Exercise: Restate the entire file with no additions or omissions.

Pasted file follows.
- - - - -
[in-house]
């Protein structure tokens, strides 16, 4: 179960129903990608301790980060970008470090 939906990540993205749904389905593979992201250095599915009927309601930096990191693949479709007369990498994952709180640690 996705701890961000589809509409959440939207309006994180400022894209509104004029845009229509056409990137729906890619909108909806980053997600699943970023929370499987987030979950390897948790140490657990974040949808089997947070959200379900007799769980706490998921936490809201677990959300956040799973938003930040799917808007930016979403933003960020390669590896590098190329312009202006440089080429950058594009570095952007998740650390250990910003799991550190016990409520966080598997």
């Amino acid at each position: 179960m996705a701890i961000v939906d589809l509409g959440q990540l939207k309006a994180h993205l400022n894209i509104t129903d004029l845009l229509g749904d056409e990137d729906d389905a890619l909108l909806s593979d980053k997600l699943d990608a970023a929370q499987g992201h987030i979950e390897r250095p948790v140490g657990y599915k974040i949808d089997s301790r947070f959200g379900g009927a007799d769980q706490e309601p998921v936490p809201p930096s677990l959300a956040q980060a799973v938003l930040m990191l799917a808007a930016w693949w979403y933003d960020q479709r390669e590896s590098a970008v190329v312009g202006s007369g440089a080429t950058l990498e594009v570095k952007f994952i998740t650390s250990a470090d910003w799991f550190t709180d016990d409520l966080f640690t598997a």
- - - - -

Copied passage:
[in-house]
């Protein structure tokens, strides 16, 4: 179960129903990608301790980060970008470090 939906990540993205749904389905593979992201250095599915009927309601930096990191693949479709007369990498994952709180640690 996705701890961000589809509409959440939207309006994180400022894209509104004029845009229509056409990137729906890619909108909806980053997600699943970023929370499987987030979950390897948790140490657990974040949808089997947070959200379900007799769980706490998921936490809201677990959300956040799973938003930040799917808007930016979403933003960020390669590896590098190329312009202006440089080429950058594009570095952007998740650390250990910003799991550190016990409520966080598997």
């Amino acid at each position: 179960m996705a701890i961000v939906d589809l509409g959440q990540l939207k309006a994180h993205l400022n894209i509104t129903d004029l845009l229509g749904d056409e990137d729906d389905a890619l909108l909806s593979d980053k997600l699943d990608a970023a929370q499987g992201h987030i979950e390897r250095p948790v140490g657990y599915k974040i949808d089997s301790r947070f959200g379900g009927a007799d769980q706490e309601p998921v936490p809201p930096s677990l959300a956040q980060a799973v938003l930040m990191l799917a808007a930016w693949w979403y933003d960020q479709r390669e590896s590098a970008v190329v312009g202006s007369g440089a080429t950058l990498e594009v570095k952007f994952i998740t650390s250990a470090d910003w799991f550190t709180d016990d409520l966080f640690t598997a």